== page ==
A referendum on the so-called ‘Brexit’, the UK leaving the EU is looming. It’s clear that should Britain decide to leave the union there will be some pretty significant changes. Whether these changes will be for better or for worse is open to debate, but it is certain that for the many EU nationals living in the UK, a referendum in favour of the Brexit will have implications.
Currently citizens of EU member states are afforded the luxury of freedom of movement, which is one of the fundamental principles of the union. As a citizen of the union you can live, work and settle wherever you please; for those from the EU living in the UK already, there is uncertainty about what a UK vote to leave would mean.
So far there isn’t a confirmed date for the referendum; all that is certain is that it will not take place on 5th May 2016, the day when elections for the devolution of the Scottish, Norther Irish and Welsh parliaments will take place.
David Cameron has pledged that the referendum will go ahead before the end of 2017. A recent BBC News article discusses potential dates for the vote to happen.
Should the UK leave the union, then the hundreds of thousands of people from EU member states who’ve settled and made their homes in Britain may find themselves displaced. Current UK Immigration Law would need to be updated quickly to stipulate the visa requirements for people from EU member states.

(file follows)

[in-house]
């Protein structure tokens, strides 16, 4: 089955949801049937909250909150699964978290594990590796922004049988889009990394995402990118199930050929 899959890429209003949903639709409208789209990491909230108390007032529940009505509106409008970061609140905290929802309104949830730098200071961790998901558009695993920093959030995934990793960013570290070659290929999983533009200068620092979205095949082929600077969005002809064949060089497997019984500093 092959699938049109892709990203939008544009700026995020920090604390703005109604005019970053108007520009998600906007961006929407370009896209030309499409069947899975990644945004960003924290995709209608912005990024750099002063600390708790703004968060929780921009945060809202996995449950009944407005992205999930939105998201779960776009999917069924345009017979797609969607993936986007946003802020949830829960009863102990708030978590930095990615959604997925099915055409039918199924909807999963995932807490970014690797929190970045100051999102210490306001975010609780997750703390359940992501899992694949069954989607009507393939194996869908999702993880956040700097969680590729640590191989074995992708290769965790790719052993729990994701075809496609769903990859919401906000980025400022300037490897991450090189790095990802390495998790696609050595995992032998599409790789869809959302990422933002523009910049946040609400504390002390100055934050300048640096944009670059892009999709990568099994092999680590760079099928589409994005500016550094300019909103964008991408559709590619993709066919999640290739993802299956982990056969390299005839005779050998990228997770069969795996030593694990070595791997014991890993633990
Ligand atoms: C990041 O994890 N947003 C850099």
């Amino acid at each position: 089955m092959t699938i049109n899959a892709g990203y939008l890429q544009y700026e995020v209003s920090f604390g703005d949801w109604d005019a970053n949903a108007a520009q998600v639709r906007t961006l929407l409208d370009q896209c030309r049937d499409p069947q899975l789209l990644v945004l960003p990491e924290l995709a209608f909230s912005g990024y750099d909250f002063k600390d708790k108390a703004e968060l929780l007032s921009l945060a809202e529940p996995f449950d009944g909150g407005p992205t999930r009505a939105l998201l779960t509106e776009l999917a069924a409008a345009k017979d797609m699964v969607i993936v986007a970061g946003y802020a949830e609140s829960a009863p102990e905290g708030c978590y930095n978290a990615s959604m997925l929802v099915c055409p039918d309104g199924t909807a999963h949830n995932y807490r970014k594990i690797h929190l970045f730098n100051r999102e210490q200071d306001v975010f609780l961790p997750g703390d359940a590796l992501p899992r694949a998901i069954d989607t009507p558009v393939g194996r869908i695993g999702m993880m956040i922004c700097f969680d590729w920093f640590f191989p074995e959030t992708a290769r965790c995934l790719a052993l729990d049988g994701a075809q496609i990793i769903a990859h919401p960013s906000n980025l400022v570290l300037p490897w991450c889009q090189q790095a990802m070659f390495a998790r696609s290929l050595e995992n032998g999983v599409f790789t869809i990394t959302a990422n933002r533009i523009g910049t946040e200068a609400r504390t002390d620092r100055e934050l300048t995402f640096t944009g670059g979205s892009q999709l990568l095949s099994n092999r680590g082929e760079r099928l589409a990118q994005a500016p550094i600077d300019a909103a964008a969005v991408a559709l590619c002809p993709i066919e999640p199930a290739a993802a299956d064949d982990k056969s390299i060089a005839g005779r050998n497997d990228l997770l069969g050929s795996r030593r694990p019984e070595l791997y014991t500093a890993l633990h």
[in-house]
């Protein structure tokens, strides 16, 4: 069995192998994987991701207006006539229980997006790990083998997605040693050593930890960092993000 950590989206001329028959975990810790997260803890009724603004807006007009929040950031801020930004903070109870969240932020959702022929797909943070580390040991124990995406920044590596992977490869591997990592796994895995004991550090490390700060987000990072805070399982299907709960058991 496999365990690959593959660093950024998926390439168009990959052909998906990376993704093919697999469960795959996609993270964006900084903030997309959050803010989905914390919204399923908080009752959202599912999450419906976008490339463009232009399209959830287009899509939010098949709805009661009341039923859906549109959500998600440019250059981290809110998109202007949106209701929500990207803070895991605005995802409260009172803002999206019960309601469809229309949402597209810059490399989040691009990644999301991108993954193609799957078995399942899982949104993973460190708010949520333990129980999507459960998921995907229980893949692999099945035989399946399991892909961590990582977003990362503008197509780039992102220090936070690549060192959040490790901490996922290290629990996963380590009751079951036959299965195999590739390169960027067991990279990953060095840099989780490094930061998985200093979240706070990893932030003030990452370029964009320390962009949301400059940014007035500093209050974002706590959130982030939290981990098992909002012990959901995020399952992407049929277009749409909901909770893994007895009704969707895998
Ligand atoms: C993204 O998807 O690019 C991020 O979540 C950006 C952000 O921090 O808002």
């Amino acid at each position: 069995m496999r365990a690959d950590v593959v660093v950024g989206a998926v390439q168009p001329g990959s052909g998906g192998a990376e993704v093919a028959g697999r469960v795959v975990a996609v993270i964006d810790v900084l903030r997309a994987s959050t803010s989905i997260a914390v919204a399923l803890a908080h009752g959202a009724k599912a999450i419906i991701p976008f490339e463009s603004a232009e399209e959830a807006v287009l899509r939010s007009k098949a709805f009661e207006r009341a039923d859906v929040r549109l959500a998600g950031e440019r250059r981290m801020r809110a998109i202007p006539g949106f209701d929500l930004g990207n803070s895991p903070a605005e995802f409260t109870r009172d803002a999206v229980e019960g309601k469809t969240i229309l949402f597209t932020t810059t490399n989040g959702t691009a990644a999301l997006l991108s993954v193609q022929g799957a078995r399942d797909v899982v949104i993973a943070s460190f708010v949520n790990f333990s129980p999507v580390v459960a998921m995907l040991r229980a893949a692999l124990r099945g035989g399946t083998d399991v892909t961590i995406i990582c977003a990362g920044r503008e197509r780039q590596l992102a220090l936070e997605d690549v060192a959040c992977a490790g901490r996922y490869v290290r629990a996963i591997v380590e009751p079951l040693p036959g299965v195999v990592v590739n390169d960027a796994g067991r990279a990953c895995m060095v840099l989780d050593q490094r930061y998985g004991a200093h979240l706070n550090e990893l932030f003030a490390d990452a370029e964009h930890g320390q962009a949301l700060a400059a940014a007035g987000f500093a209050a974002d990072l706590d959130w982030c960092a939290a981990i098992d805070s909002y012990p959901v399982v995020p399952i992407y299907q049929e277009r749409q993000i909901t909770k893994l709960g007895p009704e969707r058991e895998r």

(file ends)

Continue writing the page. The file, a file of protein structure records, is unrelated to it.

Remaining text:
Conversely, a similar situation for UK nationals who’ve made their home on the continent who may, in the event of the UK leaving the EU, find themselves classified as illegal immigrants.
There has been some speculation in the press that allowances would likely put in place that were favourable to citizens from affluent member states such as France and Germany, whilst those from poorer economies like Romania may be faced with more demanding requirements.
Although the EU referendum has been widely discussed, particularly in the run to the 2015 election, very few column inches have touched upon the effect that a UK-exit would have upon EU citizens who already call the UK home.
Carter Law’s team of specialist immigration solicitors in Manchester are paying close attention to this situation and preparing for an eventuality where a number of people already living in the UK will need assistance quickly acquiring visas.
We hope that as the referendum draws nearer more thought will be given to what this will mean for those EU citizens who live in the UK and UK Immigration Law.
Jack MacMichael – Carter Law Solicitors